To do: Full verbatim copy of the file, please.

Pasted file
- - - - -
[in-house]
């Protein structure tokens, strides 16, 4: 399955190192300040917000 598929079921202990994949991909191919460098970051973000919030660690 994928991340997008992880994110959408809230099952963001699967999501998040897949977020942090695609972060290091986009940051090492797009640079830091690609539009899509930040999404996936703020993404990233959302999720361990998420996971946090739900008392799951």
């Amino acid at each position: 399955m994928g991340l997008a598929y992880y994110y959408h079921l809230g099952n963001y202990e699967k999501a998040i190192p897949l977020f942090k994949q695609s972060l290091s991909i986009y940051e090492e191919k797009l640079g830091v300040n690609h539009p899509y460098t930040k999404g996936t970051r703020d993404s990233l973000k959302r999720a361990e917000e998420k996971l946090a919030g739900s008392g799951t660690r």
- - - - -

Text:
[in-house]
């Protein structure tokens, strides 16, 4: 399955190192300040917000 598929079921202990994949991909191919460098970051973000919030660690 994928991340997008992880994110959408809230099952963001699967999501998040897949977020942090695609972060290091986009940051090492797009640079830091690609539009899509930040999404996936703020993404990233959302999720361990998420996971946090739900008392799951």
């Amino acid at each position: 399955m994928g991340l997008a598929y992880y994110y959408h079921l809230g099952n963001y202990e699967k999501a998040i190192p897949l977020f942090k994949q695609s972060l290091s991909i986009y940051e090492e191919k797009l640079g830091v300040n690609h539009p899509y460098t930040k999404g996936t970051r703020d993404s990233l973000k959302r999720a361990e917000e998420k996971l946090a919030g739900s008392g799951t660690r």